Spies Like Mom? MI5 sought to prove that Auden aided Soviet spies but could never close the case. Meanwhile, two children growing up on the English countryside in the 1960s seek to determine whether their mother was a Soviet spy in Georgina Harding’s newest novel, reviewed in this week’s New York Times. In the Washington Times, David Chambers has no qualms about admitting that his grandfather was a Soviet spy, but he laments the fact that Susan Jacoby, author of Alger Hiss and the Battle for History, won’t acknowledge that new findings from the Soviet archives “seal the coffin…on Mr. Hiss’ guilt”. (ORB excoriated Jacoby for other omissions in last week’s edition.) The New Haven Independent offers an overview of the controversy sparked by Spies: The Rise and Fall of KGB in America, which claims the legendary left/liberal journalist IF Stone was in cahoots with the Kremlin. (The authors of the book—one of whom is ex-KGB himself—also present their findings in the current issue of Commentary.) Eric Alterman, writing in the Daily Beast, says that it all depends on what the definition of a “spy” is: Stone helped the KGB identify potential recruits, but he didn’t pass along secret information. Alterman looks the word up in the dictionary and decides that Stone doesn’t qualify.

A Short Dictionary of Nearly Everything. Bill Bryson, the American-born author and “accidental chancellor” of Durham University, is selling a new edition of his Dictionary for Writers and Editors. (It’s actually called Bryson’s Dictionary for Writers and Editors: the author has named it for himself. An American might say that Bryson has named it after himself, but as the Daily Mail notes, the “after” would be improprer on the British Isles.) While the Daily Mail mulls Bryson’s dictionary, the Guardian examines a fictional Daily Mail Dictionary: Guardian readers are defined as “empty-headed leftie liberal morons who don’t understand anything“.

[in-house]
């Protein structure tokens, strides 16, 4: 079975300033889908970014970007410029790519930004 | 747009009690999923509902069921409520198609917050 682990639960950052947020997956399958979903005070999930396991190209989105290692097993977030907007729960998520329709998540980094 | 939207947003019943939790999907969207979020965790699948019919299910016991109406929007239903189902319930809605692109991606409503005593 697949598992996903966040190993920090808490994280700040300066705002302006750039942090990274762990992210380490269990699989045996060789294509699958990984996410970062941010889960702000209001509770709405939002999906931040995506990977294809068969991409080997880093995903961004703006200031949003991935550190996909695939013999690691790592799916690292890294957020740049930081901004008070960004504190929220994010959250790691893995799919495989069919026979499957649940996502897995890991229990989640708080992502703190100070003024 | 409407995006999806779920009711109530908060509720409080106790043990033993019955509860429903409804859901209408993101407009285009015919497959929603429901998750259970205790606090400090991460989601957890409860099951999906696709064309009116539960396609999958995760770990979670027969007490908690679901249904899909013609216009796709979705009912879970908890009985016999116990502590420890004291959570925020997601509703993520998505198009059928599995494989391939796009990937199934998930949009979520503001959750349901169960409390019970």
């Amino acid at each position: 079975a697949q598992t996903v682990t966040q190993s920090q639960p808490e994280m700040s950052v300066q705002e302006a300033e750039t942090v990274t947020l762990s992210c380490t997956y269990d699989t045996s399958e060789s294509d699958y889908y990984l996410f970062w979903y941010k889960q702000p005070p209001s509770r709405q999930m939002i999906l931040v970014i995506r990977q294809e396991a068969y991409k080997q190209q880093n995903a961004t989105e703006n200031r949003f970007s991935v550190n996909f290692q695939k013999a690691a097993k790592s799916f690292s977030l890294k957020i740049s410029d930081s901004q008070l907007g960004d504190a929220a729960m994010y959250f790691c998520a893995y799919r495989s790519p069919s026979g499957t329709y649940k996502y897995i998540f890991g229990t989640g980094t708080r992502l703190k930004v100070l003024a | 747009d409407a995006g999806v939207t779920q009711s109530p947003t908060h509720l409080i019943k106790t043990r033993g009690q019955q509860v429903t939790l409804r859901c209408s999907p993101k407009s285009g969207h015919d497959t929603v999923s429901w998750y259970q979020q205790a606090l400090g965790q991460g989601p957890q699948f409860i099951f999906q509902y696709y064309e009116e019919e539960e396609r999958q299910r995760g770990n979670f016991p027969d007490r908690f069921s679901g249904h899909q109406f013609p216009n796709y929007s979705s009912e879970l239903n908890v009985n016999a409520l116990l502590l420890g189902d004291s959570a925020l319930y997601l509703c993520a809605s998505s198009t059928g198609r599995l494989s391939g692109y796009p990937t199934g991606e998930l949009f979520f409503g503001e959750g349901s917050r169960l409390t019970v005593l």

Meanwhile, as the Guardian celebrates the silver anniversary of its media section (and celebrates the fact that it was the only quality title in the UK to increase its sales numbers last month), the New Statesman facilitates a journalistic ménage à trois like none other. Evening Standard correspondent Gideon Spanier takes out a column in the Statesman and takes up Independent managing director Simon Kelner’s charge that the Guardian uses its media section “purposely to damage their biggest commercial rival”. (The Guardian has spread speculation that the cash-strapped Indie is trying to sell itself to the Daily Mail and General Trust.) Guardian exec Emily Bell admires the Indie MD for having “the balls to be very explicit” (though as Bell knows well, media execs do not need male gonads in order to be very explicit).